Earlier this year, the Mail on Sunday claimed that the deadly bacteria, anthrax was released on the Northern line as a biological weapons test back in the 1960s.

The newspaper was wrong.

Mail on Sunday graphic from the article

The newspaper headline, as published on 7th February 2021 was “The day anthrax was released in a tunnel on the Northern Line – by scientists from Porton Down”.

The article referred to experiments in 1963 and 1964 where a small package was thrown out of a window of a Northern line train in the tunnels between Colliers Wood and Tooting Broadway. The exact reasons for the test have never been officially confirmed, but it was reported in 2015 that scientists carrying out the tests were interested to discover whether ‘long distance travel of aerosols’ in the tube network ‘was due to transportation within trains’ or through the tube’s air ventilation systems.

It’s certainly the sort of test that would be needed to see how much of the tunnels would need to be decontaminated and how many people would be likely to be exposed to infection if there were to be a biological attack on London.

Naturally, they didn’t use actual Bacillus anthracis (anthrax), but a substitute that is often used in biological contamination tests — a bacteria known as Bacillus globigii, today known as Bacillus atrophaeus and is preferred as its black colour makes it easier to spot when testing swabs for dispersal rates.

Using test bacteria spores to test how far a deadly bacteria could spread seems eminently sensible, if morally problematic in how the tests were carried out while an unsuspecting public was also using the tunnels.

The bacteria was at the time of the tests thought to be harmless, and related families are still considered to be harmless, but today there is a known risk of ill health from Bacillus atrophaeus, although, an admittedly brief reading of some medical texts, suggest that it’s only an issue when people are subjected to high doses and also have underlying medical conditions.

The Mail on Sunday article wasn’t the first to discuss biological tests on the London Underground as the Guardian revealed it in 2001, and the Independent published more details in 2015, based on a book being published at the time, Secret Science: A Century of Poison Warfare and Human Experiments, but they were careful to use the correct name for the bacteria used in the tests.

And although the Mail on Sunday did state in their article that the substitute bacteria was used for the tests, they said ANTHRAX in the headline, a totally misleading claim.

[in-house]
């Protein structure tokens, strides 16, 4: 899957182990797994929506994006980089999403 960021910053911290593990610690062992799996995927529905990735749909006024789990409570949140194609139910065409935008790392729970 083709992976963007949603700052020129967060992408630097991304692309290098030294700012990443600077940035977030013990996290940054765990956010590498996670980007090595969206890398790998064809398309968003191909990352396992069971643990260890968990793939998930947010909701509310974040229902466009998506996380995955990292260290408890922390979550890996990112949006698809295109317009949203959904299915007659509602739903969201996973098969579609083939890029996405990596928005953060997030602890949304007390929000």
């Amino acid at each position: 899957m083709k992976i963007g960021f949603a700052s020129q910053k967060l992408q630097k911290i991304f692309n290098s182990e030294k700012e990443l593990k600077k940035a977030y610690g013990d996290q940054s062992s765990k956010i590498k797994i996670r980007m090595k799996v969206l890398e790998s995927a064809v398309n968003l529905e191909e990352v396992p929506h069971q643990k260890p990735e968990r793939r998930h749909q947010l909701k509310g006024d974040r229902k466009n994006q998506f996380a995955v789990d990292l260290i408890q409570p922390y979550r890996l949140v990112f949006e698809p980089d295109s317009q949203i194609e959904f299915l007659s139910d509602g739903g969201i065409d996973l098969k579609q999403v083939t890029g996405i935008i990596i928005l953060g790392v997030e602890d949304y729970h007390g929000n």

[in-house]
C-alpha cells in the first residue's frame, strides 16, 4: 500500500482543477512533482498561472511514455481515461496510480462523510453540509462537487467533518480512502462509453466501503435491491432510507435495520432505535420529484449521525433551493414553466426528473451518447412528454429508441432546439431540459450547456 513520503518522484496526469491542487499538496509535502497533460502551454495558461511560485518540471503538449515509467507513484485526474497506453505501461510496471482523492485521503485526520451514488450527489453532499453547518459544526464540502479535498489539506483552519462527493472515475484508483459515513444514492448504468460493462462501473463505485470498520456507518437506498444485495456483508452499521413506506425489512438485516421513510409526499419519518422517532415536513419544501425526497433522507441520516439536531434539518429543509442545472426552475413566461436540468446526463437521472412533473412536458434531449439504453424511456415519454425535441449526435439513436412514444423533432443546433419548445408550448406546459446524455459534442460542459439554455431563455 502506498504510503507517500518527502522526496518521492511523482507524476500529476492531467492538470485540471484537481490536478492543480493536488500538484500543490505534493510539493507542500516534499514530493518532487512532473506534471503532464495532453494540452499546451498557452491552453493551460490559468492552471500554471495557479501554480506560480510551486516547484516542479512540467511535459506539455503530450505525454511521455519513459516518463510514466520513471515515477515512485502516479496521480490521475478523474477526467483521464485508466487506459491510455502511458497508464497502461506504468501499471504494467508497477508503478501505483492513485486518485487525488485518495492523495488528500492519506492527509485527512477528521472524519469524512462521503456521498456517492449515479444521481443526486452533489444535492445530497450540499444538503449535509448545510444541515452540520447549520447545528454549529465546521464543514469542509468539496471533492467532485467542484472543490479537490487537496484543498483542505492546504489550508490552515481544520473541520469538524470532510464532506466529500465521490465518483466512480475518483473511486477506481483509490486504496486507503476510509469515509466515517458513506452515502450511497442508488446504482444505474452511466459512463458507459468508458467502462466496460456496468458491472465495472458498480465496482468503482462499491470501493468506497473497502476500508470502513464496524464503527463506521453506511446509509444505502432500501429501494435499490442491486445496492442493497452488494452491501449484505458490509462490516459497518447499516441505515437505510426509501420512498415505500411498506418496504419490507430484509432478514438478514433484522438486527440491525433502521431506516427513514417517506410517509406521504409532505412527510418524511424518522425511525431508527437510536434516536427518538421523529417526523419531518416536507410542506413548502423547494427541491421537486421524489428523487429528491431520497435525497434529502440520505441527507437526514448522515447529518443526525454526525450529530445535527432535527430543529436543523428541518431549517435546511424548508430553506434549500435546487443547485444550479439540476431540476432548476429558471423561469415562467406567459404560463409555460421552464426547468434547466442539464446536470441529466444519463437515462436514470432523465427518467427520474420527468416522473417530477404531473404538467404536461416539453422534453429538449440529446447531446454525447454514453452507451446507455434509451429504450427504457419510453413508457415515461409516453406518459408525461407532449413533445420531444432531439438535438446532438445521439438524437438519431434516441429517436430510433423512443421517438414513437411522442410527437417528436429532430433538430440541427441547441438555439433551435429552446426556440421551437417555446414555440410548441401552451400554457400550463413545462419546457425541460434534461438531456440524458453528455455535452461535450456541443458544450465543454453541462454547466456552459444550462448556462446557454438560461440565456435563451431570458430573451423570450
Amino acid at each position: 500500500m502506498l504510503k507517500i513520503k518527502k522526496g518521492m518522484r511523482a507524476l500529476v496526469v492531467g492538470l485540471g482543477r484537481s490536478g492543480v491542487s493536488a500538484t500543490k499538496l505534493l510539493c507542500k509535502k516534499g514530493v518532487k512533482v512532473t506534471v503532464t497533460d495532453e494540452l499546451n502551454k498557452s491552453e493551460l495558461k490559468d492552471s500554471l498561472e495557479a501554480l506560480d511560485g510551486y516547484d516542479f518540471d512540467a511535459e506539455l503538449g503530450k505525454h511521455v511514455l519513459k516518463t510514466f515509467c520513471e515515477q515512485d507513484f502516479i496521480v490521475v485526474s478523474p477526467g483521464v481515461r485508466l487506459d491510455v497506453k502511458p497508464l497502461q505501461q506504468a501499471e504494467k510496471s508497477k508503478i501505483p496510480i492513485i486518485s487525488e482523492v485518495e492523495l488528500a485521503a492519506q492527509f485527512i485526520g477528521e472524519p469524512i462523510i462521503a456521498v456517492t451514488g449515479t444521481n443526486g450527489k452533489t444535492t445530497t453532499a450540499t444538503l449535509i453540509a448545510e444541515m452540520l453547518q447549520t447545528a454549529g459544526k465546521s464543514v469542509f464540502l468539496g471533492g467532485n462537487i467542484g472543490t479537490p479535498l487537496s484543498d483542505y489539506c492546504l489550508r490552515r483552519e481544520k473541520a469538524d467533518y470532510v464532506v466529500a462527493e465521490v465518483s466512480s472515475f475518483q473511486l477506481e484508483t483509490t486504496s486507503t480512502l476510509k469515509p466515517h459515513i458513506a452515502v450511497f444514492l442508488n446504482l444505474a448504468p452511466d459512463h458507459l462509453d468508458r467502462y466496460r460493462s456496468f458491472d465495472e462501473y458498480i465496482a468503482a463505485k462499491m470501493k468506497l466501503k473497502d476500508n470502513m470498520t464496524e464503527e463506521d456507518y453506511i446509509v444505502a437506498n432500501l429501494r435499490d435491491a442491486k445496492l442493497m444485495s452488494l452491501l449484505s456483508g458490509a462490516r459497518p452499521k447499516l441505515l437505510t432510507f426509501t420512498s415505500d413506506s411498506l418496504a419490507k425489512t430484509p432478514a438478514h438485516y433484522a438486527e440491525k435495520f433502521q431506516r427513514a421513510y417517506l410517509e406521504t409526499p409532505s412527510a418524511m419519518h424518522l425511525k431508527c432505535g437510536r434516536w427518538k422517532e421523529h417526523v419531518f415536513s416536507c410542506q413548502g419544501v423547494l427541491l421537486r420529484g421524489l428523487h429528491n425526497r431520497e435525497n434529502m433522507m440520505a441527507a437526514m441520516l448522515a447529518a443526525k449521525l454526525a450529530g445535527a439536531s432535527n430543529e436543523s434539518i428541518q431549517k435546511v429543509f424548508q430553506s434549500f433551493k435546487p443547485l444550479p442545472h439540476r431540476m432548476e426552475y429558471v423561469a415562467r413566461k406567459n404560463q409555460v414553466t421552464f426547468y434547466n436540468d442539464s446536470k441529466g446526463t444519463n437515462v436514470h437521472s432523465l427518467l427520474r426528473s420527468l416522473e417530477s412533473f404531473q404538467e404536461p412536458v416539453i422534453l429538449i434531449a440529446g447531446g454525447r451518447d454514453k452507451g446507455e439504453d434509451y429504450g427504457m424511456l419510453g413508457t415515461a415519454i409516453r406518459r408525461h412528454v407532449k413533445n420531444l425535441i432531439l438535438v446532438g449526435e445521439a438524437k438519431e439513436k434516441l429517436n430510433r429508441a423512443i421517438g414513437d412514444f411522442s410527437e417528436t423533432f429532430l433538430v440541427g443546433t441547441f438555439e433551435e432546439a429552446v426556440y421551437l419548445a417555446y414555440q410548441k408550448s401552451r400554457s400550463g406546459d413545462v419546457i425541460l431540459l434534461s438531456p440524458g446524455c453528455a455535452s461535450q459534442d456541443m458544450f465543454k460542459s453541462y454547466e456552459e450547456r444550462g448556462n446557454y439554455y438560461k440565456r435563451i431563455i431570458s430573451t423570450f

The Mail on Sunday article triggered a complaint to the Independent Press Standards Organisation (IPSO).

In its defence, the newspaper tried to argue that “B anthracis and B globigii were not necessarily two distinctly different things” when they clearly are – one is a deadly bacteria with a famously scary name and the other is something most people have never heard of.

In its ruling, IPSO ruled that the headline was not supported by the text of the article and that the headline was misleading in claiming that anthrax had been released in the London Underground.

The Mail on Sunday was ordered to change the headline and put a note on the article noting the correction, and this was done on 29th August, a few days ahead of IPSO publishing its report last week.

At a time of baseless conspiracy theories about government plots and dubious health claims spreading online, the last thing we need is a national newspaper contributing to the misinformation. This has flagged up a bit of a failing of the regulation though, for while the Mail on Sunday has published a correction at the bottom of the article, many of the other websites that ran stories based on the Mail’s article are not contacted to update their versions, which means the misleading headline is perpetuated elsewhere.

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4 comments
  1. ChrisC says:

    It wasn’t merely a misleading headline it was out and out wrong!

  2. Mike Kenner says:

    Thanks for highlighting this inexplicable misuse of information by the Mail on Sunday.

    The fact that the London Underground system was covertly used in this way was bad enough, without the MoS using an misleading headline during a pandemic!

    One only has to examine the two declassified MRE Porton Down reports, Ventilation Trials 1 and Ventilation Trials 2, to realise that the trials were a significant health risk, without recourse to mentiong Anthrax.

    For the record, if one was standing on a platform downwind of the bacterial release, one might expect to have inhaled a very large amount of viable BG. It’s also important to realise that the BG particles used in these field trials were of a size (1-6 microns) designed to mimic a real Biological Warfare agent – small enough to evade the body’s natural defences and penetrate to the deepest part of the lungs – the alvioli.

    A typical exposure during these trials would involve inhalation of the following number of BG particles at a breathing rate of 20 l/min:

    2,400,000 over five minute period.

    1,230,000 over next 9 min

    426,400 over next 10 min

    681,500 over next 10 mins

    One hour after release, the amount dropped to:

    79,800 over a five minute period

  3. Saskia Baron says:

    Hi Ian – the documentary I made for the BBC back in 2005 about Porton Down’s experiments is on my Vimeo page – and doesn’t include this story as it fell outside our time frame -’45-55. But you might still find it interesting… https://vimeo.com/32210769

  4. Maurice Reed says:

    The old newspaper habit of “don’t let the truth get in the way of a good story”

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